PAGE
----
What is a Blue Moon?

"Blue moon" is an idea with a rich history.
The fanciful notion of a "blue moon" has a rich history. (Image credit: Dreamstime)

A blue moon is the second full moon that occurs in a month.  The moon’s phases take about 29 days to go from new moon and back again. This creates 13 lunar months. Since we have 12 calendar months, there are always two full moons in one month.

A blue moon isn’t actually blue. In fact, the term was used in folklore to just describe something rare and absurd. A second full moon is pretty rare to see because it only occurs once about every 32 months.

In 1946, amateur astronomer James Pruett wrote in Sky & Telescope magazine that “blue moon” was used in the Maine Farmers Almanac to refer to the third full moon in a season that had four of them.  Typically, there are only three full moons in a season. The error led to the widely accepted definition of blue moon being the second full moon in a month. [The Blue Moon and Full Moon of 2012 (Photos)]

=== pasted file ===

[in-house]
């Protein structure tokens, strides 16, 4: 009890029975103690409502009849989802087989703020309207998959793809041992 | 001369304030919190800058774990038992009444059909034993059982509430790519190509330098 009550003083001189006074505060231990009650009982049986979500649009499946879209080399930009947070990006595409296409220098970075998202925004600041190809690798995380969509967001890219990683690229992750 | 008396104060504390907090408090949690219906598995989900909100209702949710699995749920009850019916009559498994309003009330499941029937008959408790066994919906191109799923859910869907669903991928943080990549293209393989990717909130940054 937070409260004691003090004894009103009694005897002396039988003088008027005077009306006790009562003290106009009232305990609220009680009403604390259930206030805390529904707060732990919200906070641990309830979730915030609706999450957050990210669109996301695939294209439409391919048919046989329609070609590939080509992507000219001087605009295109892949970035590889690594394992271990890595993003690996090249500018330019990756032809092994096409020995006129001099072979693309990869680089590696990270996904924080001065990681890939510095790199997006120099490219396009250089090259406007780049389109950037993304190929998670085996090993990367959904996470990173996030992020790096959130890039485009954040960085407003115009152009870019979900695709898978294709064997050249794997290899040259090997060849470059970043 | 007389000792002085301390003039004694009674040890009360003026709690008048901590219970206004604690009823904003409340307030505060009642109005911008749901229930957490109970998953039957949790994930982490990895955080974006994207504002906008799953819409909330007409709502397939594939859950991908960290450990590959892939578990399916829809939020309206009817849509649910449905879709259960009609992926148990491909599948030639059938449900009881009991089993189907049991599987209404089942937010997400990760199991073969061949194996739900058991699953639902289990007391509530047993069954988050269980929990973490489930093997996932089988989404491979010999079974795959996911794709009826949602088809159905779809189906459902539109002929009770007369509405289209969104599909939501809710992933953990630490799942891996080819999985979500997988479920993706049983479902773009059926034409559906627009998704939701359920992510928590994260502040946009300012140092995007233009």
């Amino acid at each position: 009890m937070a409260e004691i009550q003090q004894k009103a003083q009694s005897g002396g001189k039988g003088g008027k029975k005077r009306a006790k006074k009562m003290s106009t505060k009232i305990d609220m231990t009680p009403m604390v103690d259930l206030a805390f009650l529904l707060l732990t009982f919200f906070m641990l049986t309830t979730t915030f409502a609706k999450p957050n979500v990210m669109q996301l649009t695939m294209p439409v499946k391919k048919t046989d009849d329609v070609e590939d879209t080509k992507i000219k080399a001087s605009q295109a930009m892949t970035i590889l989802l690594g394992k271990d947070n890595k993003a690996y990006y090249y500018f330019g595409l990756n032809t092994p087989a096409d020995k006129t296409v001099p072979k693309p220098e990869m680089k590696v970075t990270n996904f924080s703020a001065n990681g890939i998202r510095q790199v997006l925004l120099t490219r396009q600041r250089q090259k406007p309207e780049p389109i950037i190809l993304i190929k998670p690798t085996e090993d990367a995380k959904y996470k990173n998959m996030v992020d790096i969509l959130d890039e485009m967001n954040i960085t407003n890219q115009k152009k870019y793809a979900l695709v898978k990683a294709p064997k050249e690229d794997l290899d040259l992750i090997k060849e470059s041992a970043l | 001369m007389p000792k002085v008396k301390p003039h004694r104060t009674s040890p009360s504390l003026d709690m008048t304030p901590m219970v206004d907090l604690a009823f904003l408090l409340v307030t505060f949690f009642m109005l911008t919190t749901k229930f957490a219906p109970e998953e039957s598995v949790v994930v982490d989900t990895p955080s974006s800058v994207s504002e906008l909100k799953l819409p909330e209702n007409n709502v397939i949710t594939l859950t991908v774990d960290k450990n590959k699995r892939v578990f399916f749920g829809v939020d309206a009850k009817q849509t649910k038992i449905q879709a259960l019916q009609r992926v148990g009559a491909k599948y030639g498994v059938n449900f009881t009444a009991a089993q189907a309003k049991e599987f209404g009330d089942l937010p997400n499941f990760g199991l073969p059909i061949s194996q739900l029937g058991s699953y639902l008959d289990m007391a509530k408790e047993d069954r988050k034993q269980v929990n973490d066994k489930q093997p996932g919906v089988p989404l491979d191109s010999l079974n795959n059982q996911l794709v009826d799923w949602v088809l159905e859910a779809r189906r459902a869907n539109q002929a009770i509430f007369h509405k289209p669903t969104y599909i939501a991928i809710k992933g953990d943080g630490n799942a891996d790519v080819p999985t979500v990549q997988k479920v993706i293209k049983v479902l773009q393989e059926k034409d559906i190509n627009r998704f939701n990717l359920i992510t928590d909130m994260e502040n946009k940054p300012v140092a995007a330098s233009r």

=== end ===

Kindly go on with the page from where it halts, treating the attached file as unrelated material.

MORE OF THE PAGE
So what color is the blue moon? It can be yellowish, red or even have a tinge of blue. Smoke and ash from a large forest fire or volcanic eruption creates clouds of particles that are wider than 0.7 micrometers. When clouds of these particles are present, and very little of other sizes, they tend to scatter blue light making the moon appear blue.

Nina Sen
Nina Sen is a frequent contributor to Live Science’s Life’s Little Mysteries series: an exploration and explanation of our world’s phenomena, both natural and man-made. She also writes astronomy photo stories for Live Science's sister site Space.com.